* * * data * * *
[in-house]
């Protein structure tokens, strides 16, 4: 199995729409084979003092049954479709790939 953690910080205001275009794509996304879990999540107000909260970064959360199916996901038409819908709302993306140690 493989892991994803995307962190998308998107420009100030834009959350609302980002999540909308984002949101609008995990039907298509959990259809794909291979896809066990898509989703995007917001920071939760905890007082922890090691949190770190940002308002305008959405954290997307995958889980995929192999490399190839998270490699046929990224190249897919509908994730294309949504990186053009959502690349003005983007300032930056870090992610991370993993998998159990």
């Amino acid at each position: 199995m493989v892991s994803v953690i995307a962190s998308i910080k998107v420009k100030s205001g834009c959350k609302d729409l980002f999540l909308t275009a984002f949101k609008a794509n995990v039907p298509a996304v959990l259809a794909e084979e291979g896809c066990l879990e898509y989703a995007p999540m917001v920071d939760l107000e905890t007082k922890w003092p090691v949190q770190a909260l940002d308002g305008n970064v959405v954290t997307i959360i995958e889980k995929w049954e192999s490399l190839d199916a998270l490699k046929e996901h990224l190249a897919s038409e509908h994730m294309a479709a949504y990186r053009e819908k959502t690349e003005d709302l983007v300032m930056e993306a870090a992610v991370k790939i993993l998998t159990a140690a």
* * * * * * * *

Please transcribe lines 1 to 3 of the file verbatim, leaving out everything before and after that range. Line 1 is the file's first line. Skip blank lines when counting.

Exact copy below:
[in-house]
């Protein structure tokens, strides 16, 4: 199995729409084979003092049954479709790939 953690910080205001275009794509996304879990999540107000909260970064959360199916996901038409819908709302993306140690 493989892991994803995307962190998308998107420009100030834009959350609302980002999540909308984002949101609008995990039907298509959990259809794909291979896809066990898509989703995007917001920071939760905890007082922890090691949190770190940002308002305008959405954290997307995958889980995929192999490399190839998270490699046929990224190249897919509908994730294309949504990186053009959502690349003005983007300032930056870090992610991370993993998998159990």
């Amino acid at each position: 199995m493989v892991s994803v953690i995307a962190s998308i910080k998107v420009k100030s205001g834009c959350k609302d729409l980002f999540l909308t275009a984002f949101k609008a794509n995990v039907p298509a996304v959990l259809a794909e084979e291979g896809c066990l879990e898509y989703a995007p999540m917001v920071d939760l107000e905890t007082k922890w003092p090691v949190q770190a909260l940002d308002g305008n970064v959405v954290t997307i959360i995958e889980k995929w049954e192999s490399l190839d199916a998270l490699k046929e996901h990224l190249a897919s038409e509908h994730m294309a479709a949504y990186r053009e819908k959502t690349e003005d709302l983007v300032m930056e993306a870090a992610v991370k790939i993993l998998t159990a140690a």